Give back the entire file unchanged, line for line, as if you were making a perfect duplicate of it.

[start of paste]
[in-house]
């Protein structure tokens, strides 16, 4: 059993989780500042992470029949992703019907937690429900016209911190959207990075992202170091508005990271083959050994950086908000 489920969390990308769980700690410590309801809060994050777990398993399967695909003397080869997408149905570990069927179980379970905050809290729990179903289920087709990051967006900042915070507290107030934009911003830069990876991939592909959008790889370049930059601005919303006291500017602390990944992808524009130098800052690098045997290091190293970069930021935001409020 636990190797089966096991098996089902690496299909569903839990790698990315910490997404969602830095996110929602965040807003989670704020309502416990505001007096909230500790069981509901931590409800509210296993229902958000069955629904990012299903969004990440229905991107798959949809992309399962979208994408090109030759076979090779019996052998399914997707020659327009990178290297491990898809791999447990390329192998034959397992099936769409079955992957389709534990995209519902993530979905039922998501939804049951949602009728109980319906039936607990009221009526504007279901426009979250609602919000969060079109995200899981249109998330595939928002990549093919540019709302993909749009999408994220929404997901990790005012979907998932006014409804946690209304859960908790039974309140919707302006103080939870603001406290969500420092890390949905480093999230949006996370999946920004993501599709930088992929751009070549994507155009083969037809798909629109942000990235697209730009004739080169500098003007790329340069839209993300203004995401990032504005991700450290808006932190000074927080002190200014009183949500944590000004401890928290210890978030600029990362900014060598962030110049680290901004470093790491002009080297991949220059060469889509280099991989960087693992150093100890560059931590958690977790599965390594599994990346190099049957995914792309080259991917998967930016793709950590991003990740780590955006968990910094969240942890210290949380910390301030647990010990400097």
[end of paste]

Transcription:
[in-house]
């Protein structure tokens, strides 16, 4: 059993989780500042992470029949992703019907937690429900016209911190959207990075992202170091508005990271083959050994950086908000 489920969390990308769980700690410590309801809060994050777990398993399967695909003397080869997408149905570990069927179980379970905050809290729990179903289920087709990051967006900042915070507290107030934009911003830069990876991939592909959008790889370049930059601005919303006291500017602390990944992808524009130098800052690098045997290091190293970069930021935001409020 636990190797089966096991098996089902690496299909569903839990790698990315910490997404969602830095996110929602965040807003989670704020309502416990505001007096909230500790069981509901931590409800509210296993229902958000069955629904990012299903969004990440229905991107798959949809992309399962979208994408090109030759076979090779019996052998399914997707020659327009990178290297491990898809791999447990390329192998034959397992099936769409079955992957389709534990995209519902993530979905039922998501939804049951949602009728109980319906039936607990009221009526504007279901426009979250609602919000969060079109995200899981249109998330595939928002990549093919540019709302993909749009999408994220929404997901990790005012979907998932006014409804946690209304859960908790039974309140919707302006103080939870603001406290969500420092890390949905480093999230949006996370999946920004993501599709930088992929751009070549994507155009083969037809798909629109942000990235697209730009004739080169500098003007790329340069839209993300203004995401990032504005991700450290808006932190000074927080002190200014009183949500944590000004401890928290210890978030600029990362900014060598962030110049680290901004470093790491002009080297991949220059060469889509280099991989960087693992150093100890560059931590958690977790599965390594599994990346190099049957995914792309080259991917998967930016793709950590991003990740780590955006968990910094969240942890210290949380910390301030647990010990400097």